Why the Bottom Line Isn't! How to Build Value Through People and Organization, by Dave Ulrich and Norm Smallwood John Wiley & Sons, Inc.
Capabilities are the skills, abilities, and expertise of the organization; how the people think and are able to do. Capabilities are the intangibles that are the foundation of strategic maps; they can become tangibles. The book shows how to build an organization's intangibles, offering a model (an Architecture for Intangibles) as a guide for change. The book offers assessments, and tools (there is linkage to a website to complete these). Chapters are devoted to discussing the four levels of the model. The remaining chapters discuss all the intangibles: culture; speed; learning; accountability; collaboration; and leadership. The conclusion offers a prescription for building intangibles for leaders at all levels, and HR professionals. The breadth and depth of the thinking in this book is impressive. An good source for diagnostic questions to assess an organization. 290 pp. 2003.
Zero Space: Moving Beyond Organizational Limits, by Frank Lekanne Deprez and Rene Tissen. Berrett-Koehler Publishers, Inc.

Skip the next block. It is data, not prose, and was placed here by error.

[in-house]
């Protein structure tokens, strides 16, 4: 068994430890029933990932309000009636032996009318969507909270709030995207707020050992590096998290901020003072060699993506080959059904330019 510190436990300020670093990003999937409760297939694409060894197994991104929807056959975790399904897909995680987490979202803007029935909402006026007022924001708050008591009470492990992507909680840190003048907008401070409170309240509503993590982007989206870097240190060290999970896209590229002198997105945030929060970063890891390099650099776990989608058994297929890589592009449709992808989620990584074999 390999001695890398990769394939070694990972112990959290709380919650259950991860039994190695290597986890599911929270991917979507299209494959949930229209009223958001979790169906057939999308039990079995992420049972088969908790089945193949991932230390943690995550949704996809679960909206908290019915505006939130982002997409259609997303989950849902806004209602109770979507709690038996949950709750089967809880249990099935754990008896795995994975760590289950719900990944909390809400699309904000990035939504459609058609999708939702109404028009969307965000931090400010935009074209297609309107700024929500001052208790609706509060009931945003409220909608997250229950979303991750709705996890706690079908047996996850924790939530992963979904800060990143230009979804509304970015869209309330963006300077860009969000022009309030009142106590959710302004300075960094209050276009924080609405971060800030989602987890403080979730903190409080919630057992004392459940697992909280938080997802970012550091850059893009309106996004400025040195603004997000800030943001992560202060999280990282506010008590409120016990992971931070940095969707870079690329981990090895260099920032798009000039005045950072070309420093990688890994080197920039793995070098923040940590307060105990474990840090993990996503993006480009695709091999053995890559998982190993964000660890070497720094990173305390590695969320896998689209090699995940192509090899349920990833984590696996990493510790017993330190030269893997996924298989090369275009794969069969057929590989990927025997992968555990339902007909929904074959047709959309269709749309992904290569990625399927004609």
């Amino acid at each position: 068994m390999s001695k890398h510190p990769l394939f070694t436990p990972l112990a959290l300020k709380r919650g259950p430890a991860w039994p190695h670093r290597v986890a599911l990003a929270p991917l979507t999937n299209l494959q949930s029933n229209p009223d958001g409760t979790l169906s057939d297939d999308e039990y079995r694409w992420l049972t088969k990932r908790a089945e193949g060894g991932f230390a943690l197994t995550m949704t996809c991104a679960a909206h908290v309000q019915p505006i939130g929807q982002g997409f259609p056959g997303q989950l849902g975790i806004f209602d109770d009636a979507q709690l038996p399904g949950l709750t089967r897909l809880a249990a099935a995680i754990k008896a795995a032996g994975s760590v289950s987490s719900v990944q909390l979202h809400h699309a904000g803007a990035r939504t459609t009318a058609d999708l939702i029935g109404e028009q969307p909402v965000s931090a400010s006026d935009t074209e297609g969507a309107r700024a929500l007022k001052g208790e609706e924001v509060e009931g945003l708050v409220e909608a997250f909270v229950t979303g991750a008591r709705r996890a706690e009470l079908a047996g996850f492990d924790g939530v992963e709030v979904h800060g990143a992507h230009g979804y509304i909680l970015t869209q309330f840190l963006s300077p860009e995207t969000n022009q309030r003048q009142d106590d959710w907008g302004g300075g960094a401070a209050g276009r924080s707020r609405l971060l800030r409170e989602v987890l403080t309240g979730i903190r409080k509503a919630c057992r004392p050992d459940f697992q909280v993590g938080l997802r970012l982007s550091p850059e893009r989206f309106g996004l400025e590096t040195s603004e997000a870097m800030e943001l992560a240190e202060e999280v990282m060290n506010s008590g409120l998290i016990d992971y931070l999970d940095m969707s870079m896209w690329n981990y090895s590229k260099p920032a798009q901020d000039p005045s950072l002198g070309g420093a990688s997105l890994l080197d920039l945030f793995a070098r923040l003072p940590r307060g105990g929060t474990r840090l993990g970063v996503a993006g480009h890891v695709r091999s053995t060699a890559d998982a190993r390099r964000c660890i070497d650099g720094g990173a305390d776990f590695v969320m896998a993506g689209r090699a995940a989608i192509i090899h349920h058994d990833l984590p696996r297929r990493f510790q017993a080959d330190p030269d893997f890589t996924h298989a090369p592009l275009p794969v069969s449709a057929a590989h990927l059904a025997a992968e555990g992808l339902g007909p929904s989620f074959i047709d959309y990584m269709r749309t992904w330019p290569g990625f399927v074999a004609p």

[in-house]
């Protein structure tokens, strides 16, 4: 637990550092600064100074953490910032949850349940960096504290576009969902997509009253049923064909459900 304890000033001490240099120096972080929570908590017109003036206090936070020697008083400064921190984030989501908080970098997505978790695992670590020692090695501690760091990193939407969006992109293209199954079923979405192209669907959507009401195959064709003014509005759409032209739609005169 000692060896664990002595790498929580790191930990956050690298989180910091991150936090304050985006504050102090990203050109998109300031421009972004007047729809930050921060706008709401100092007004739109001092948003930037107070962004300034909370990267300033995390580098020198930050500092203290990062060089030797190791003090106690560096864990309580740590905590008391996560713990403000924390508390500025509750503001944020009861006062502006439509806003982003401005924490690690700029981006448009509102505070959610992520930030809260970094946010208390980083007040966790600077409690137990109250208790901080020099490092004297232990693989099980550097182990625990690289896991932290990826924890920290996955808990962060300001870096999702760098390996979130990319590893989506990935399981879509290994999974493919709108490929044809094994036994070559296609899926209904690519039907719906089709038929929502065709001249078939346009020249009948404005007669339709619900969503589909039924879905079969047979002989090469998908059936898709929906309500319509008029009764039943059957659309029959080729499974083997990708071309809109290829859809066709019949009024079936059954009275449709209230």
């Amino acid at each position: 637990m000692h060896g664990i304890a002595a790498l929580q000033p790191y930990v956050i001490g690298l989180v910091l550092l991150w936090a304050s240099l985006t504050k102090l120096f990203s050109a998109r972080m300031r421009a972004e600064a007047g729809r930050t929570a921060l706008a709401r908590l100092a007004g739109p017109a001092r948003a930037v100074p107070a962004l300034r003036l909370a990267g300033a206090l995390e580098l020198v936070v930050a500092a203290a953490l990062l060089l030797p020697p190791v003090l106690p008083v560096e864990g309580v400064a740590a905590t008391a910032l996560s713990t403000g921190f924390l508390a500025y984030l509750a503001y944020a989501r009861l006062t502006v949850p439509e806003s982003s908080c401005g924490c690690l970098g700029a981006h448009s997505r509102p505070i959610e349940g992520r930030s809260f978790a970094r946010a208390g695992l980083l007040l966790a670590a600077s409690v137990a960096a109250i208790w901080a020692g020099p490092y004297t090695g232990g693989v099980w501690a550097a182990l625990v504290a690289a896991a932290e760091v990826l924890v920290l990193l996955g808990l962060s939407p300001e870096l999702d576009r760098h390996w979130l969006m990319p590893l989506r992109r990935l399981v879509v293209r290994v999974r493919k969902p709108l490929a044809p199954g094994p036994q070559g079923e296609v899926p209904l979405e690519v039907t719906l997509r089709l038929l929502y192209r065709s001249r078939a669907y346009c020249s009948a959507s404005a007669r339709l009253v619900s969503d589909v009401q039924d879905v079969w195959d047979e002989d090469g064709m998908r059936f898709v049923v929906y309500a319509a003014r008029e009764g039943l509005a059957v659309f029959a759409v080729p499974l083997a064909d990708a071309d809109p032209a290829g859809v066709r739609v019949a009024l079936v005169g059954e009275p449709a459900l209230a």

Rigid structures, geographical borders, physical assets and mind-limiting preconceptions impede organizations. This book shows how to overcome these barriers through "zero space," a concept involving zero matter, time, value gap, learning lag, management, resistance, exclusion, and technology. Zero space is created through processes of thinking and communicating that are key to weightless wealth. Part One deals with concepts of zero-space and zero-mindedness and the shift to intangible assets. Part Two explores 8 aspects of zero space. Zero space organizations are: network based; built on a fluid structure of partnerships; and a free flow of information through communities (real and virtual) weaved around knowledge. Excellent. 250 pp. 2002.